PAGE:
Next, establish a unit price based on the unique value proposition of the business. The best price is the highest price that a customer will pay. As described in our previous post on how the UVP influences price, the value of a product/service will be determined by that product/service’s quality, how well it solves the customer problem and how it compares in the marketplace. The more relevant, valuable, and unique a product/service is, the higher the price the market will bear. Other factors influencing price are market conditions and competitor products or services.

After collecting these underlying numbers – expenses and price – it is time to put them together in a break-even analysis. Calculate gross margin per unit by subtracting total costs of producing and selling a unit of product or service from the selling price per unit (see Fig. 2). As Fig. 2 shows, small changes in the selling price or unit cost of your product or service can have a big impact on the number of sales required to reach your target gross margin.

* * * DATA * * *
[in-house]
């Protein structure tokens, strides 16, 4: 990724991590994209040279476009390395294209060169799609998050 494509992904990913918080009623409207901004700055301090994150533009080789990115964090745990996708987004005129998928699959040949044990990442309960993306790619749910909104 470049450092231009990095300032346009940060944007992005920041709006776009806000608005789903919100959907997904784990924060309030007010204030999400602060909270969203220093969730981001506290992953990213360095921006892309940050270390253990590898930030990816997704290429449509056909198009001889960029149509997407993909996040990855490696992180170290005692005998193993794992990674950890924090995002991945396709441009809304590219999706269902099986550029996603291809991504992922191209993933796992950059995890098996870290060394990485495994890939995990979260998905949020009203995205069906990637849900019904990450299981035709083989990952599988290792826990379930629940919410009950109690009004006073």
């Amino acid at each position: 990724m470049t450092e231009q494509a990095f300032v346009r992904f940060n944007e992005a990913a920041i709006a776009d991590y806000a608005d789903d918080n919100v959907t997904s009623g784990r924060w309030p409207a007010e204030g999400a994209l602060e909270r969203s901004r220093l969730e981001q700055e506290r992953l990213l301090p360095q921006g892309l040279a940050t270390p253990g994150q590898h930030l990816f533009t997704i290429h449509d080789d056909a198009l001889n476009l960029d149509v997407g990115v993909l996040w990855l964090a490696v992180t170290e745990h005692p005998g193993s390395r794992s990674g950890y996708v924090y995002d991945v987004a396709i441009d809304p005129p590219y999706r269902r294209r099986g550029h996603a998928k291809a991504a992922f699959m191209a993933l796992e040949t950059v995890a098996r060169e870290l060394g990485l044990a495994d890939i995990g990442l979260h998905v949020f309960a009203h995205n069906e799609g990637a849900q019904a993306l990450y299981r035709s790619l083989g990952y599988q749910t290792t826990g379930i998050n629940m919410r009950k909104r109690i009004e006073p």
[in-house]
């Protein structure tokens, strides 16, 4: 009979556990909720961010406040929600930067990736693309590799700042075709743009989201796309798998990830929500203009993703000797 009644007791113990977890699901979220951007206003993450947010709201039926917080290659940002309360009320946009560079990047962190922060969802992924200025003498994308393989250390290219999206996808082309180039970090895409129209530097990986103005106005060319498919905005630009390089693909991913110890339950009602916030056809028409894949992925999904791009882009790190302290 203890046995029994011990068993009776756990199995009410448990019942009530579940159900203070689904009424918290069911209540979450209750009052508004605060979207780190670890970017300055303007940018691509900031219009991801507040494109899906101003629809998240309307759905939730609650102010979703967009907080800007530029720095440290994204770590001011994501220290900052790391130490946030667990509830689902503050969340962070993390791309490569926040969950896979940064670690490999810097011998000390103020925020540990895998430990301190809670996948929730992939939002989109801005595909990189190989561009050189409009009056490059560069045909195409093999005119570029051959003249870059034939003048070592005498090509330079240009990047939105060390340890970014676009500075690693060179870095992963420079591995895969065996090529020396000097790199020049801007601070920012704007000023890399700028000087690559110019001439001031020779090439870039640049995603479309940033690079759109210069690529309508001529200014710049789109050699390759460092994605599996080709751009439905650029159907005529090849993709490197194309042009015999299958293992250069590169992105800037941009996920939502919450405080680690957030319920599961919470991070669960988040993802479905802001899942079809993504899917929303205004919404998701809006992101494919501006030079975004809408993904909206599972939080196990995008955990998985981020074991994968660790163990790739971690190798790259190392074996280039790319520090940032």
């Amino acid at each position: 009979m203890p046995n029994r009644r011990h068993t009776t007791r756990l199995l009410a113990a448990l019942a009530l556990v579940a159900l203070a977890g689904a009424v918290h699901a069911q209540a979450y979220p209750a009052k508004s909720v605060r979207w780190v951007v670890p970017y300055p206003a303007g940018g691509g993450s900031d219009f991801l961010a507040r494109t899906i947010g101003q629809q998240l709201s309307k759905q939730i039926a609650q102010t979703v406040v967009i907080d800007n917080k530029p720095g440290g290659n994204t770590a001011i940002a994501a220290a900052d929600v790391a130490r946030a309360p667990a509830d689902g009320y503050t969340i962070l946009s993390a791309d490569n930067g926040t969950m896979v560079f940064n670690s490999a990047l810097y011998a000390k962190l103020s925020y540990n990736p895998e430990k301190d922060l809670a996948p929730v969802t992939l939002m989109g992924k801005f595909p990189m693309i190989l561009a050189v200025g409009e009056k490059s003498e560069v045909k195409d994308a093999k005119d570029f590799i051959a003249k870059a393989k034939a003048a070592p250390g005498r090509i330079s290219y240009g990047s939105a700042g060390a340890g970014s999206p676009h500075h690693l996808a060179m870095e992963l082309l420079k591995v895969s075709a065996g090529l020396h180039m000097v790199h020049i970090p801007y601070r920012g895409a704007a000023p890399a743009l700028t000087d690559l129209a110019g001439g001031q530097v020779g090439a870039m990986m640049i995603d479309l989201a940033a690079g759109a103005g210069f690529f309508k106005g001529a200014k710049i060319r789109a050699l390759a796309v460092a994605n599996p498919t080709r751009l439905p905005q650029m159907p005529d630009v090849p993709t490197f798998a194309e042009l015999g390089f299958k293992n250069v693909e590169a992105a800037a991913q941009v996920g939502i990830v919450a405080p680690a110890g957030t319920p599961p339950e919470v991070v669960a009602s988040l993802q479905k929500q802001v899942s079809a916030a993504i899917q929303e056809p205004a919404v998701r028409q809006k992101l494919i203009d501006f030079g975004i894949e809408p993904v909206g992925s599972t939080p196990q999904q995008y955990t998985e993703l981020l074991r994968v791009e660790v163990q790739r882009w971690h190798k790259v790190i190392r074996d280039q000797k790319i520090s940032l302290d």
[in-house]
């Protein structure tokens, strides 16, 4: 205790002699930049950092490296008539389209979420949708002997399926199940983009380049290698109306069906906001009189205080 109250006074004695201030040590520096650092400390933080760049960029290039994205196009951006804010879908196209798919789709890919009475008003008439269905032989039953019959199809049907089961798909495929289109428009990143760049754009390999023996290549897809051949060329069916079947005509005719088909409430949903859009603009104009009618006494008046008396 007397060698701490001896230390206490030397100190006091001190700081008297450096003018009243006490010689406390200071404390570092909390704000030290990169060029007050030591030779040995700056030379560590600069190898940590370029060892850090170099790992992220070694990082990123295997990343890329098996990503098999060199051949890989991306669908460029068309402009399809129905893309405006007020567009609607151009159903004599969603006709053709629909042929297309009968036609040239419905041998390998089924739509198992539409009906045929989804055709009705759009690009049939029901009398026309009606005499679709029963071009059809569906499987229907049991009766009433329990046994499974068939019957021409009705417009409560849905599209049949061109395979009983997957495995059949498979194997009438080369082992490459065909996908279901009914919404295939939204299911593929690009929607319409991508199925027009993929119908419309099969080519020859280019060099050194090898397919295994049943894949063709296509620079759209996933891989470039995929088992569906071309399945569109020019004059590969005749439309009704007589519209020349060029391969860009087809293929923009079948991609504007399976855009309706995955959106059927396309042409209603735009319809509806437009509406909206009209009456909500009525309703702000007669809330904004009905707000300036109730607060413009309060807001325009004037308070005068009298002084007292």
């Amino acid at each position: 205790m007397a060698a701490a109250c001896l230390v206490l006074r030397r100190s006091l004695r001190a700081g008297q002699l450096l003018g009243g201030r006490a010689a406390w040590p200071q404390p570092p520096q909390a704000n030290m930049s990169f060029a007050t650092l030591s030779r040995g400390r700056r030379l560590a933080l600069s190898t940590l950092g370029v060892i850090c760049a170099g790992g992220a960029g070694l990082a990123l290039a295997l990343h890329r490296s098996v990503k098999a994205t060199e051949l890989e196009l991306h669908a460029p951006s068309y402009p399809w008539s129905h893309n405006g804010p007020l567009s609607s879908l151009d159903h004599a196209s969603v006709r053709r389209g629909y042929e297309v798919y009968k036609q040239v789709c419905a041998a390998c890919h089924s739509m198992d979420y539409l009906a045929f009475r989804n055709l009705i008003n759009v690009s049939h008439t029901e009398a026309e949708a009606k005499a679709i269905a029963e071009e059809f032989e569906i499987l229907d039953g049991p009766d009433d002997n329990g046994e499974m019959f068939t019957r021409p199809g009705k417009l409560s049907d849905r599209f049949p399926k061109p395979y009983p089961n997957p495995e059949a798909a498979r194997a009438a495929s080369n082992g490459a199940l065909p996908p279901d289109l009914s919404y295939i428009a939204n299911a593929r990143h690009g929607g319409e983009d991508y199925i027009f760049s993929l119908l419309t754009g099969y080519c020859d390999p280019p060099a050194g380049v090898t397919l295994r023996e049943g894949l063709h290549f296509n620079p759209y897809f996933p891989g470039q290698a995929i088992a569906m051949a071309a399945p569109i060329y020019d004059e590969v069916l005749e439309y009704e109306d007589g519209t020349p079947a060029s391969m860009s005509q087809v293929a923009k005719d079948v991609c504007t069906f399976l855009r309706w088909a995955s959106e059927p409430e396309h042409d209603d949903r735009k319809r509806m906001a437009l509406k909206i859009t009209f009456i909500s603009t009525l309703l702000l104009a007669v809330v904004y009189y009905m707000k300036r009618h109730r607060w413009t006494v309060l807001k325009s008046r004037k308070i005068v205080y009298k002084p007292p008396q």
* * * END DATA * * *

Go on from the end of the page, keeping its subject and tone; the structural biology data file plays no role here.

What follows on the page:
Fig. 2 Income Statement to Gross Margin
Income Statement to Gross Margin

Lastly, consider any price adjustments or sales offsets such as discounts, credit card or delivery charges per unit. Figure 3 illustrates the impact of accepting credit card payments and covering delivery (or shipping) costs on the number of sales required to achieve total gross margin.

Fig. 3 Sales Offsets
Sales OffsetsFig. 4 Monthly Break-Even Analysis Monthly Break-Even Analysis

Many thanks to John Galati, NaperLaunch Coach and SCORE Volunteer, for preparing the spreadsheets used in this post. For more in-depth discussion on this and related topics, consider registering for the NaperLaunch Academy workshops. NaperLaunch coaches and SCORE mentors are also available to provide one-on-one virtual assistance.

Posted: 
Monday, February 8, 2021 - 08:30

Unique Value Proposition, Part 2: Use Your UVP to Create a Value-Based Pricing Strategy